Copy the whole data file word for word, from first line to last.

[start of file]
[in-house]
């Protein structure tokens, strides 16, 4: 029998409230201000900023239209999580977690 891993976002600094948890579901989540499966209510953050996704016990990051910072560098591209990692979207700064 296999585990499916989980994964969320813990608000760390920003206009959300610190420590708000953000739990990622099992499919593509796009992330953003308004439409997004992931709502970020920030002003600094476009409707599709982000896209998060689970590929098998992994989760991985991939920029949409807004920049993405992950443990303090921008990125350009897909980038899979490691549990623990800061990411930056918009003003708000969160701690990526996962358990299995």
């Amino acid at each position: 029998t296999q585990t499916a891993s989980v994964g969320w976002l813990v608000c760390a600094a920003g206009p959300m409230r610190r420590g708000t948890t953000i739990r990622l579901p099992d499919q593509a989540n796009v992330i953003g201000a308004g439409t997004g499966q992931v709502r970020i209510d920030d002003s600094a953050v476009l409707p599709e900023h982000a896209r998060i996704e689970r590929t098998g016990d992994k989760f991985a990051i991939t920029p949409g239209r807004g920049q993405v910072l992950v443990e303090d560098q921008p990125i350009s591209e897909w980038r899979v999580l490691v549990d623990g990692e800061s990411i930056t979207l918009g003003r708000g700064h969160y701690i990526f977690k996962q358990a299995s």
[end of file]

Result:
[in-house]
């Protein structure tokens, strides 16, 4: 029998409230201000900023239209999580977690 891993976002600094948890579901989540499966209510953050996704016990990051910072560098591209990692979207700064 296999585990499916989980994964969320813990608000760390920003206009959300610190420590708000953000739990990622099992499919593509796009992330953003308004439409997004992931709502970020920030002003600094476009409707599709982000896209998060689970590929098998992994989760991985991939920029949409807004920049993405992950443990303090921008990125350009897909980038899979490691549990623990800061990411930056918009003003708000969160701690990526996962358990299995």
């Amino acid at each position: 029998t296999q585990t499916a891993s989980v994964g969320w976002l813990v608000c760390a600094a920003g206009p959300m409230r610190r420590g708000t948890t953000i739990r990622l579901p099992d499919q593509a989540n796009v992330i953003g201000a308004g439409t997004g499966q992931v709502r970020i209510d920030d002003s600094a953050v476009l409707p599709e900023h982000a896209r998060i996704e689970r590929t098998g016990d992994k989760f991985a990051i991939t920029p949409g239209r807004g920049q993405v910072l992950v443990e303090d560098q921008p990125i350009s591209e897909w980038r899979v999580l490691v549990d623990g990692e800061s990411i930056t979207l918009g003003r708000g700064h969160y701690i990526f977690k996962q358990a299995s």